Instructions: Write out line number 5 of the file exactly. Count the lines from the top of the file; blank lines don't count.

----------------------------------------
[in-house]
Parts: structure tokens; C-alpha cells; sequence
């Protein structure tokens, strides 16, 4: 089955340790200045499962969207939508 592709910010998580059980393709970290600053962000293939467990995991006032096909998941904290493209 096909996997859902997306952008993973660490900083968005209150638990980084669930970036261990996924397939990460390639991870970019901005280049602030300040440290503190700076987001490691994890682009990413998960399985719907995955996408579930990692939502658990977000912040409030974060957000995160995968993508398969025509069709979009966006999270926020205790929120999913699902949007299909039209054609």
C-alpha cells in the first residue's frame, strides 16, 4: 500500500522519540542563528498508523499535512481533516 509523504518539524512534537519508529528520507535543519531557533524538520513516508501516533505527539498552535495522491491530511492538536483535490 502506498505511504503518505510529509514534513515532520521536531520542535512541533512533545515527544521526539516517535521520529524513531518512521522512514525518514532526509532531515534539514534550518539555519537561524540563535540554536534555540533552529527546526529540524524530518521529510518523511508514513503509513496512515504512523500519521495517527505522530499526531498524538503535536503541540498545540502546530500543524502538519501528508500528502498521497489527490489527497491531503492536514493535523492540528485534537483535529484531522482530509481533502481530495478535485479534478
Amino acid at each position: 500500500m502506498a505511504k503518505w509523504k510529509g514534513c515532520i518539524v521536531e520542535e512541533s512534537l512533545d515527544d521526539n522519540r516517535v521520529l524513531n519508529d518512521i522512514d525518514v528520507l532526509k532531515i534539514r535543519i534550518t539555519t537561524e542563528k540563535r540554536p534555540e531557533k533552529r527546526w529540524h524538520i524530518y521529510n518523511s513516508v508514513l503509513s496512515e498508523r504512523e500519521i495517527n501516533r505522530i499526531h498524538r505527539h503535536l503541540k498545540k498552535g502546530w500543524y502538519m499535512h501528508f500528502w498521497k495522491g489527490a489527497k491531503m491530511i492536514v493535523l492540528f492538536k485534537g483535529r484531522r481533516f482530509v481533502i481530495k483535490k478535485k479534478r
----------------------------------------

Amino acid at each position: 500500500m502506498a505511504k503518505w509523504k510529509g514534513c515532520i518539524v521536531e520542535e512541533s512534537l512533545d515527544d521526539n522519540r516517535v521520529l524513531n519508529d518512521i522512514d525518514v528520507l532526509k532531515i534539514r535543519i534550518t539555519t537561524e542563528k540563535r540554536p534555540e531557533k533552529r527546526w529540524h524538520i524530518y521529510n518523511s513516508v508514513l503509513s496512515e498508523r504512523e500519521i495517527n501516533r505522530i499526531h498524538r505527539h503535536l503541540k498545540k498552535g502546530w500543524y502538519m499535512h501528508f500528502w498521497k495522491g489527490a489527497k491531503m491530511i492536514v493535523l492540528f492538536k485534537g483535529r484531522r481533516f482530509v481533502i481530495k483535490k478535485k479534478r